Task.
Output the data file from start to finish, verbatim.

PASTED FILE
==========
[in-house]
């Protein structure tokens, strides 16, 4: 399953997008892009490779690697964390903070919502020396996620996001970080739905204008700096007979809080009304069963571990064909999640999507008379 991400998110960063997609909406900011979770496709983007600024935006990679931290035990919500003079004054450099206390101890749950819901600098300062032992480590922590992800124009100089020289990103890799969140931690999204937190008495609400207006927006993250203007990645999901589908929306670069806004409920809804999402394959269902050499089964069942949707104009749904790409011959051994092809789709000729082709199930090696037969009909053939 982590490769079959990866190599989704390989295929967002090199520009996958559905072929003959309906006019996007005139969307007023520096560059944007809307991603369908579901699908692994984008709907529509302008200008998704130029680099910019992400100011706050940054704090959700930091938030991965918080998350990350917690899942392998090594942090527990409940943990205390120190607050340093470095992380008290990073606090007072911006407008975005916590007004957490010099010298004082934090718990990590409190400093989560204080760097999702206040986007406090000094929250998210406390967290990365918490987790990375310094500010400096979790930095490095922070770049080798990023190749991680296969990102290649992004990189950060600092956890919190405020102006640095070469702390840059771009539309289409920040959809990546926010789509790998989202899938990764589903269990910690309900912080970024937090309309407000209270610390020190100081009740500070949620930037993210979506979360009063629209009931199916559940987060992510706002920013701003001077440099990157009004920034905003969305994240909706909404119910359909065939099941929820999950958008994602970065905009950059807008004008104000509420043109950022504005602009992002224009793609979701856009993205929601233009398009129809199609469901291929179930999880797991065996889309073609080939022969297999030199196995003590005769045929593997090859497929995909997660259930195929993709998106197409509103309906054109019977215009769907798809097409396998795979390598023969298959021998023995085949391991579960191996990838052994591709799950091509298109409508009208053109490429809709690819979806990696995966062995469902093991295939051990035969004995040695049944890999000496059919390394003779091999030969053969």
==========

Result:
[in-house]
């Protein structure tokens, strides 16, 4: 399953997008892009490779690697964390903070919502020396996620996001970080739905204008700096007979809080009304069963571990064909999640999507008379 991400998110960063997609909406900011979770496709983007600024935006990679931290035990919500003079004054450099206390101890749950819901600098300062032992480590922590992800124009100089020289990103890799969140931690999204937190008495609400207006927006993250203007990645999901589908929306670069806004409920809804999402394959269902050499089964069942949707104009749904790409011959051994092809789709000729082709199930090696037969009909053939 982590490769079959990866190599989704390989295929967002090199520009996958559905072929003959309906006019996007005139969307007023520096560059944007809307991603369908579901699908692994984008709907529509302008200008998704130029680099910019992400100011706050940054704090959700930091938030991965918080998350990350917690899942392998090594942090527990409940943990205390120190607050340093470095992380008290990073606090007072911006407008975005916590007004957490010099010298004082934090718990990590409190400093989560204080760097999702206040986007406090000094929250998210406390967290990365918490987790990375310094500010400096979790930095490095922070770049080798990023190749991680296969990102290649992004990189950060600092956890919190405020102006640095070469702390840059771009539309289409920040959809990546926010789509790998989202899938990764589903269990910690309900912080970024937090309309407000209270610390020190100081009740500070949620930037993210979506979360009063629209009931199916559940987060992510706002920013701003001077440099990157009004920034905003969305994240909706909404119910359909065939099941929820999950958008994602970065905009950059807008004008104000509420043109950022504005602009992002224009793609979701856009993205929601233009398009129809199609469901291929179930999880797991065996889309073609080939022969297999030199196995003590005769045929593997090859497929995909997660259930195929993709998106197409509103309906054109019977215009769907798809097409396998795979390598023969298959021998023995085949391991579960191996990838052994591709799950091509298109409508009208053109490429809709690819979806990696995966062995469902093991295939051990035969004995040695049944890999000496059919390394003779091999030969053969």